This is done. The entries on WiserEarth are a combination of structured fields for contact information and wiki text fields. The information is available to the entire community and editable by the community. The data practically screams, "Take me!" and as features develop, the community will be able to take it and give to it, in a variety of ways. All for free.

3) Create a social contract.

A lot of consulting was ton with wikipedia to copy much of their editorial process. It doesn't have the number of dedicated editors wikipedia has yet, but the platform is there.

4) Create a taxonomy of sustainability.

Alex hit this one right on the head. WiserEarth recognized the need for a taxonomy too and developed over 400 Areas of Focus for the launch of the project that cover both social justice and environmental issues. And the community can suggest new areas of focus and in the future the community will vote for, and write definitions for new areas of focus (or rewrite old ones).

5) Invite participation.

The staff at NCI is currently spending a lot of time working with members of civil society to understand their work and how WiserEarth can improve to help them.

6) Create a community for discussion of broader issues.

WiserEarth already has a discussion feature for talking about organizations, areas of focus, upcoming events, or anything else the community wants.

7)Promote the resource.

A never ending process, the staff at NCI has already begun.

In summary, WiserEarth was built on a mountain of data to start (over 100,000 organizations) and wrapped in a flexible platform to respond to the communities needs to strengthen connections across civil society, and in the future business and governments.


Posted by: Michael Spalding on 12 Jun 07

Thank you for your synopsis of the current state of resources, and for your mention of Appropedia. Indeed there are many tools available and some degree of redundancy, dilution of the input pool, erroneous information and various states of upkeep. We are part of the core team of Appropedia, which does bill itself as the Sustainability Wiki. You ask:

"Since everyone is already working to achieve a lot with limited time – does it make sense to devote energy to developing new wikis or to strengthening ones that already exists?"

We believe that it makes sense to devote energy to strengthening current wikis. To that end: Five wikis have fully converged into Appropedia, and so consolidation occurs in parallel with proliferation. Others have joined forces with us because Appropedia is being kept up and has a lively, vibrant community of contributors, and their joining has helped to make that more true. (Some months ago we also reached out to BrightGreenWiki, but the site had gone quiet by then.)

We have just passed our one year mark and have received over 800,000 page views and 20,000 page edits. Although our site is not Australia-based, Engineers Without Borders – Australia just partnered with us, like Village Earth before them. In addition, we feel that Wikis do not fit every need, therefore we are both looking to extend the functionality of our site, and also pursuing partnerships and encourage work on social networking/organizational taxonomy sites like WiserEarth (we're acquainted with Michael Spalding who commented earlier) and architectural development sites like Open Architecture Network, along with many others.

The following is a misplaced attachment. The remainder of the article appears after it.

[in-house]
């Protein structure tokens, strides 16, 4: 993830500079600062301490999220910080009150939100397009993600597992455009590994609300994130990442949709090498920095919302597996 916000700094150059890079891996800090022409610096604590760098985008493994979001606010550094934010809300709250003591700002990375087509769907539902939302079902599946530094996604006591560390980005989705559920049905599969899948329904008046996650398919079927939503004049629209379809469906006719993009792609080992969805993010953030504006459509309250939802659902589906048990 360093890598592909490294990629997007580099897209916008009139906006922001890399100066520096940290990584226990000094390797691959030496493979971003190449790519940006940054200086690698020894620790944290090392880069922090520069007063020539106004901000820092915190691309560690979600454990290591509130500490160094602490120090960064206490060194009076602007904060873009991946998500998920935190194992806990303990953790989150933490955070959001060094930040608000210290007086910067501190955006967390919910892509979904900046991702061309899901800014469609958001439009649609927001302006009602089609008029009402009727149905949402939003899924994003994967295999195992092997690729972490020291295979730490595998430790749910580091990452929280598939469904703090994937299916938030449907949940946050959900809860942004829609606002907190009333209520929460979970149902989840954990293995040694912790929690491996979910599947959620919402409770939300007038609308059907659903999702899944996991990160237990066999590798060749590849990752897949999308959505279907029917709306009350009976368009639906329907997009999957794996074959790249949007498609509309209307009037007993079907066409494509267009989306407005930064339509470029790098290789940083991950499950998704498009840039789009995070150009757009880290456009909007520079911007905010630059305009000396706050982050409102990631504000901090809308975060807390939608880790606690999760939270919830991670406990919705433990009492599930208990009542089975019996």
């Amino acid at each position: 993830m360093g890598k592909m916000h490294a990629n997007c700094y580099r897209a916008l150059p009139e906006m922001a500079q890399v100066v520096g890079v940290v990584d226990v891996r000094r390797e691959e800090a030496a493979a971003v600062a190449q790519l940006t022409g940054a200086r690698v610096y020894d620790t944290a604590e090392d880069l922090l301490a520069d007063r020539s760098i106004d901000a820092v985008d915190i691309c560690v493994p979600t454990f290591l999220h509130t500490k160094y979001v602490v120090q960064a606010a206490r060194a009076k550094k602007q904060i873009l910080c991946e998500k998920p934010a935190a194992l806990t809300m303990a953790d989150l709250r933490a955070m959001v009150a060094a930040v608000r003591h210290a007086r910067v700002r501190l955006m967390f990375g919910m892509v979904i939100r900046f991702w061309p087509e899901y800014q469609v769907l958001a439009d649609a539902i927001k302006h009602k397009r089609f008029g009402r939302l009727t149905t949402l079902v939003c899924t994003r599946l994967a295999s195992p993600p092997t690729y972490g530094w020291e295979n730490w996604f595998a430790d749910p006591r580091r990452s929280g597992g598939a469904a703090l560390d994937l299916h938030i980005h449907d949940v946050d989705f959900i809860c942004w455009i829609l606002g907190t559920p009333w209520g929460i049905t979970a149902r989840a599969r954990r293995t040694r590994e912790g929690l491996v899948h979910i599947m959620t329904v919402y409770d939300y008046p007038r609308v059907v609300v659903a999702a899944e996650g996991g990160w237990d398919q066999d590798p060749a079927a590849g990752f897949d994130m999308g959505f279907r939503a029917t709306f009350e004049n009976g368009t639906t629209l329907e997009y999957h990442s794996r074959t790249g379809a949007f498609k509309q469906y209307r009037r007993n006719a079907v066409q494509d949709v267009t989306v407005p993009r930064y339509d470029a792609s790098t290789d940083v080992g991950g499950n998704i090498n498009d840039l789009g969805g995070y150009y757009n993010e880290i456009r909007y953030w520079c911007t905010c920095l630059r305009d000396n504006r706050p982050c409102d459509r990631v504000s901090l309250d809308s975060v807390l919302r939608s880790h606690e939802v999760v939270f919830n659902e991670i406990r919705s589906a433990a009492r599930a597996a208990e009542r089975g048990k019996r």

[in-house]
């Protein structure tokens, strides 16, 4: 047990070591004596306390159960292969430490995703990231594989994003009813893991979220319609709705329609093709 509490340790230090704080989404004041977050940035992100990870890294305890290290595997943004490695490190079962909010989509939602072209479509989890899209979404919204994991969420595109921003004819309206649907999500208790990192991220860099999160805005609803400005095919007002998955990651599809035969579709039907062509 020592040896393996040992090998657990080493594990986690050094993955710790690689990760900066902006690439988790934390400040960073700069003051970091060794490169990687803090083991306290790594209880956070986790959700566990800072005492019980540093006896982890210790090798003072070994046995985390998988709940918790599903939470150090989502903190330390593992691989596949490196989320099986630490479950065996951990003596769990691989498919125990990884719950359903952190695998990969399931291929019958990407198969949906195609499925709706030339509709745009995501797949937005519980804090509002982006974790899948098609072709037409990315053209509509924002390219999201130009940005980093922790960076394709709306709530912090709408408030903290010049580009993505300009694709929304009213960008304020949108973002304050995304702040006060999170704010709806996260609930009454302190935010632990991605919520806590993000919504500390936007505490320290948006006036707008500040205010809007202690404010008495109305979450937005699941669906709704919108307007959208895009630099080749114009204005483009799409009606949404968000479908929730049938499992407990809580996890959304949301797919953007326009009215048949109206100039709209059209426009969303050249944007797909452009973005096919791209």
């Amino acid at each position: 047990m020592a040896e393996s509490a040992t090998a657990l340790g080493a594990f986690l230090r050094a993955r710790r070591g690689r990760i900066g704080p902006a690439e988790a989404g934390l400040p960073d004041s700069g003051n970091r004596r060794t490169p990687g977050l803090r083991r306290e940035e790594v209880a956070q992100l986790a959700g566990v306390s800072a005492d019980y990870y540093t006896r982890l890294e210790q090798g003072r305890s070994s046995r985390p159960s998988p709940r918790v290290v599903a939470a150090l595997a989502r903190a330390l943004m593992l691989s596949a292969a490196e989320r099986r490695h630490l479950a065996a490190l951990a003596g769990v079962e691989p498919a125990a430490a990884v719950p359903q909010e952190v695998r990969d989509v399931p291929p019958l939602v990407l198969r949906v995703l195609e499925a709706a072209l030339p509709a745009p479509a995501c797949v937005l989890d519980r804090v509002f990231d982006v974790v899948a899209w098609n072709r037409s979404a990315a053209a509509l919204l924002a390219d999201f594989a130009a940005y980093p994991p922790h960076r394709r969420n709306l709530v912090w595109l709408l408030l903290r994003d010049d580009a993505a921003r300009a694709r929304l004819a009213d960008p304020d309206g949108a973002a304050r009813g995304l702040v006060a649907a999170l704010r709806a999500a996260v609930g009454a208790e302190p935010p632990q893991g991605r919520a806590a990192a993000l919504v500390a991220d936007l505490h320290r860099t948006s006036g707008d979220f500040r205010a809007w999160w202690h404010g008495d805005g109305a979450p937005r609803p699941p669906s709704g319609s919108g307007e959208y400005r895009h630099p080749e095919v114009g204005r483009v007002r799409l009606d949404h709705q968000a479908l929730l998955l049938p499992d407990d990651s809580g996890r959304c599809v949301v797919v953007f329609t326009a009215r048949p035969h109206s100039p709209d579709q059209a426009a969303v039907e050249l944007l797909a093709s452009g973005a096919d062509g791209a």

In the end, it will take many processes, tools (and policies and conventions and community awareness) and most importantly people to address the problems we face.

We sincerely value Worldchanging for its part in developing awareness and solutions. Thank you for all your work!


Posted by: Curt Beckmann on 12 Jun 07

"Appropedia... bills itself as the sustainability wiki."

I believe this is accurate. If there are any other substational, active wikis covering sustainability, please let us know so we can work on collaborating (or merging, in my preference).

"Should these efforts be aggregated?"

Yes!

"How?"

1. The main thing is not to start new networks or resource sites (especially wikis) unnecessarily. I, together with others from Appropedia, have been strongly encouraging people in this field to collaborate rather than compete. And collaboration has been happening in an amazing way. An encouraging lack of ego has been shown by people and organizations merging their wikis to form what is now Appropedia.

I would have also encouraged WiserEarth to do the same... except we only found each other shortly before their launch. Plus, they are taking a different approach and have a lot to offer. We are in communication and do hope to work closely - hopefully the sites will join seamlessly with little overlap, in time.

2. Work together, looking for areas of synergy. There's a lot of potential synergy between Appropedia and WorldChanging - so let's talk about what we can do.


Btw, Appropedia is increasinly international... but it now even less Australian than it was, as the only Australian in the core team, i.e. me is in Indonesia, connecting with development and sustainability efforts here. We do have a Canadian tech-admin in Melbourne but that doesn't quite make us Australian-based :).


Posted by: Chriswaterguy on 13 Jun 07